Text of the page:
A UK-based engineering company is leading a consortium to design an innovative, low-cost electric vehicle chassis to take over the market of the mythological Tuk-Tuk. If you have been anywhere in Asia or India, you probably have seen oceans of Tuk-Tuks on the road. D2H wants to create a product that has the potential to be an environmentally compatible alternative utility vehicle to the iconic three-wheeler.
D2H is the lead partner in a consortium funded by Innovate UK’s IDP15 scheme, for industry-led research into on-vehicle technologies that accelerate the transition to zero emission transport in the UK and globally. The company chose a different approach for its all-electric project than other companies, according to Matthew Hicks, D2H Engineering Director. “Many electric vehicle projects target high-performance, high-value chassis concepts,” he said. “While these are great engineering projects, we identified a need for a very low cost, zero emissions utility vehicle which can be adapted to different configurations and offers the potential for much greater uptake.”
The design of this vehicle is so simple and light that from the pictures provided to WhichEV, it looks like something that you can buy as a flatpack at Ikea and later on put it together at home. It's reminiscent of the EAV eBike we covered in November. However, a lot of work has been made on the chassis to make it durable and easier to produce and that is why D2H chose to use polymer Coventive Composites to develop a jute-based natural fibre thermoplastic, according to Hicks.
“This material has many advantages – the jute is readily available in the target markets and is both lightweight and relatively strong,” he said. “When compared to metal alternatives, fibre-reinforced thermoplastics have reduced manufacturing cycle times and energy requirements and allow high levels of detail to be moulded in, so they typically require less post processing. It was a material we wanted to incorporate into our design.”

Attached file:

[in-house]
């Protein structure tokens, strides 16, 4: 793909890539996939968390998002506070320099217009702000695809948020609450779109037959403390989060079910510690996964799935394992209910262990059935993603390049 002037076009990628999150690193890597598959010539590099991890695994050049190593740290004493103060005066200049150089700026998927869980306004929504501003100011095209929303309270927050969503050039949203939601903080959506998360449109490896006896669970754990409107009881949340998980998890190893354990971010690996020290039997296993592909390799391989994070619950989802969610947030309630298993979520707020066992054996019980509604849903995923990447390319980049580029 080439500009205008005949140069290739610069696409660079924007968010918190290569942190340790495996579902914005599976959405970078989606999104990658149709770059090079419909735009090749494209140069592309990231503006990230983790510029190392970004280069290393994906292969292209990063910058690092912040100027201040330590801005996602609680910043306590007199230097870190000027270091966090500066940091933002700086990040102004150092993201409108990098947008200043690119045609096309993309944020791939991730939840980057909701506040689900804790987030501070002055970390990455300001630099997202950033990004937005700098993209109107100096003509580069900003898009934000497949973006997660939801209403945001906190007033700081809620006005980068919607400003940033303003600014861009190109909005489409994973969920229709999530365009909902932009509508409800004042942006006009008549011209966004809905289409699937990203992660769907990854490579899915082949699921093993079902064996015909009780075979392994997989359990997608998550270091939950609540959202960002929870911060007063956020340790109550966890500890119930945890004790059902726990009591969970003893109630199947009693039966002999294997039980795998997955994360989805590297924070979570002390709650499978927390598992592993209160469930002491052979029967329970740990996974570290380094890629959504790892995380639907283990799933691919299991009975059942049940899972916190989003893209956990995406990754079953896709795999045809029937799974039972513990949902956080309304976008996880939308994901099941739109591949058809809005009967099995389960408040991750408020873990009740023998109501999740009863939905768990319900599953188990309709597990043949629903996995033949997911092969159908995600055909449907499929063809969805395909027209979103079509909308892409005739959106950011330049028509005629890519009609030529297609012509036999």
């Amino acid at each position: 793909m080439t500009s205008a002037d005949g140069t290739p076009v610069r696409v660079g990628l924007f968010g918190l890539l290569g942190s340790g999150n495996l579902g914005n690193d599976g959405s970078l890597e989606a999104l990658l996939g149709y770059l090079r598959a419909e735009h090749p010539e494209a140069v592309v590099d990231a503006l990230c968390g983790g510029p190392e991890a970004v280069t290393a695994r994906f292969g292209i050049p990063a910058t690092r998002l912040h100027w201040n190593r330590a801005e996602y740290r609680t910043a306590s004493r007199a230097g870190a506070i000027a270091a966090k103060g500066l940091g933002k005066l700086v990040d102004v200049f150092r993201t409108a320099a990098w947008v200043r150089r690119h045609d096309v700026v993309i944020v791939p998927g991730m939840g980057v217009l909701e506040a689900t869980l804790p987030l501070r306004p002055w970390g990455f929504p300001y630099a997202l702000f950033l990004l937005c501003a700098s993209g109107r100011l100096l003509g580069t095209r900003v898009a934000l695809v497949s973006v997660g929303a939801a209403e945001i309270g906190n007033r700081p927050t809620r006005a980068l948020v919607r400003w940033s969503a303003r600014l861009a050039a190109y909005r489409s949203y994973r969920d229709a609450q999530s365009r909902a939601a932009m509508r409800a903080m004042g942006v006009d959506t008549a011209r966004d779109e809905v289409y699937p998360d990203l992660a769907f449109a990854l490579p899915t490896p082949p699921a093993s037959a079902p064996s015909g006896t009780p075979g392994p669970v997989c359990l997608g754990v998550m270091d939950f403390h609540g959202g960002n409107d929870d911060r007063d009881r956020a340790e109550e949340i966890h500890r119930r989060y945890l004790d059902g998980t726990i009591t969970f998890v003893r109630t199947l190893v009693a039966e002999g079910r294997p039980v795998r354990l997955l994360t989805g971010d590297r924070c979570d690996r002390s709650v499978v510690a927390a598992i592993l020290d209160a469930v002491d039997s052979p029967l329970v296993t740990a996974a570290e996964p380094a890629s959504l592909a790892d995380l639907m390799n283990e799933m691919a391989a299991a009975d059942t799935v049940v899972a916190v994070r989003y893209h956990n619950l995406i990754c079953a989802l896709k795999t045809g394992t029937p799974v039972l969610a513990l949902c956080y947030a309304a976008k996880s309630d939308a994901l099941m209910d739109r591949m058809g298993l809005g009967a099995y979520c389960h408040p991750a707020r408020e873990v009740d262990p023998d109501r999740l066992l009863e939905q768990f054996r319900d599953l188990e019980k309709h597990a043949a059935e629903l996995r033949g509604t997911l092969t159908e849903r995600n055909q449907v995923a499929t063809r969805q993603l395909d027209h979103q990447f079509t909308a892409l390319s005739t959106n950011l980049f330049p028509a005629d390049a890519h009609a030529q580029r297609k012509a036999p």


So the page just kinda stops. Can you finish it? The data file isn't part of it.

The design meets the L7E Heavy Quadricycle EU classification, so although currently exempt from crash test assessment, it was always a design imperative that the new vehicle raised the bar for safety performance in its price sector. In its present form the design uses proprietary suspension, brakes and steering from a current production chassis, with front-wheel drive from a front-mounted motor and battery packs stored in between the rear wheels. The design weight is 480 kg, not including batteries.
Hicks also pointed out that these vehicles will be built to last throughout the day, saying, “we envisage power and cooling sufficient for 12 hours continuous use – these are utility vehicles and need to be kept in service for long periods”.
D2H plans to move to the prototype and testing stage with the help of further partners. “Having made good progress so far, we are keen to take this project further,” says Hicks. “The development of the vehicle will require like-minded powertrain and battery providers, who can provide robust and very low-cost alternatives to petrol combustion units.”